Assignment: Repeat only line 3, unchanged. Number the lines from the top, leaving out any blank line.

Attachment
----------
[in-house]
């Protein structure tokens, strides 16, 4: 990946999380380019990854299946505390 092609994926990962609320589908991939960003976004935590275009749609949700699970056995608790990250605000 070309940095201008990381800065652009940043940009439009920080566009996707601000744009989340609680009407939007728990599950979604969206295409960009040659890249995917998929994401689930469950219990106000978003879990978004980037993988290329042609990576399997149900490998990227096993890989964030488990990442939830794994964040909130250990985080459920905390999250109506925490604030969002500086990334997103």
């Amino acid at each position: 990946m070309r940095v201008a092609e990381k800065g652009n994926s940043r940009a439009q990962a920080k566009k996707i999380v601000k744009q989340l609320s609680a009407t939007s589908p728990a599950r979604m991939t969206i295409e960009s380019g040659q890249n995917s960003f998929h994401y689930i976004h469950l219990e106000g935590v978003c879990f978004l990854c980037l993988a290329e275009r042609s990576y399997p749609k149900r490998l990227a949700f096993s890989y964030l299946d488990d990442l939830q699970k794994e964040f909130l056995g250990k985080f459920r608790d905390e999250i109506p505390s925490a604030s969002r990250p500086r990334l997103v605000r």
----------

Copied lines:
């Amino acid at each position: 990946m070309r940095v201008a092609e990381k800065g652009n994926s940043r940009a439009q990962a920080k566009k996707i999380v601000k744009q989340l609320s609680a009407t939007s589908p728990a599950r979604m991939t969206i295409e960009s380019g040659q890249n995917s960003f998929h994401y689930i976004h469950l219990e106000g935590v978003c879990f978004l990854c980037l993988a290329e275009r042609s990576y399997p749609k149900r490998l990227a949700f096993s890989y964030l299946d488990d990442l939830q699970k794994e964040f909130l056995g250990k985080f459920r608790d905390e999250i109506p505390s925490a604030s969002r990250p500086r990334l997103v605000r």